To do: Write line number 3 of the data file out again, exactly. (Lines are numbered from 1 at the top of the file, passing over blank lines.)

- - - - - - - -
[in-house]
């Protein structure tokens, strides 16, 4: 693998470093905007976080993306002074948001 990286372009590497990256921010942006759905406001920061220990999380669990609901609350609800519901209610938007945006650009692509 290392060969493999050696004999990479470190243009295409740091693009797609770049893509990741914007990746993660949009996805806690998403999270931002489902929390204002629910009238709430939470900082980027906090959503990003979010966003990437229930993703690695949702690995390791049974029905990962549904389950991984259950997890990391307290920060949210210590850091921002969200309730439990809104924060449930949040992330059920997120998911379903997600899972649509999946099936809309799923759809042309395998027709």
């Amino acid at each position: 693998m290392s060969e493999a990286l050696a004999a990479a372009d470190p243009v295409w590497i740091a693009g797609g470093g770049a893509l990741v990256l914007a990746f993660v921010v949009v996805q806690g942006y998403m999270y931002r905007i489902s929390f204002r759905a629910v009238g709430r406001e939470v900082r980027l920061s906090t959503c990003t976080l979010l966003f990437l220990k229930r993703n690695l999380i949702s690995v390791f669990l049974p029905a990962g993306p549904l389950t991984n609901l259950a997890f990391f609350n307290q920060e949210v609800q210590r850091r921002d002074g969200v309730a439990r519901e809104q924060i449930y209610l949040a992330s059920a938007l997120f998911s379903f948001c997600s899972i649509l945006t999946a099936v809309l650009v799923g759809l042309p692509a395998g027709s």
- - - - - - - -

């Amino acid at each position: 693998m290392s060969e493999a990286l050696a004999a990479a372009d470190p243009v295409w590497i740091a693009g797609g470093g770049a893509l990741v990256l914007a990746f993660v921010v949009v996805q806690g942006y998403m999270y931002r905007i489902s929390f204002r759905a629910v009238g709430r406001e939470v900082r980027l920061s906090t959503c990003t976080l979010l966003f990437l220990k229930r993703n690695l999380i949702s690995v390791f669990l049974p029905a990962g993306p549904l389950t991984n609901l259950a997890f990391f609350n307290q920060e949210v609800q210590r850091r921002d002074g969200v309730a439990r519901e809104q924060i449930y209610l949040a992330s059920a938007l997120f998911s379903f948001c997600s899972i649509l945006t999946a099936v809309l650009v799923g759809l042309p692509a395998g027709s």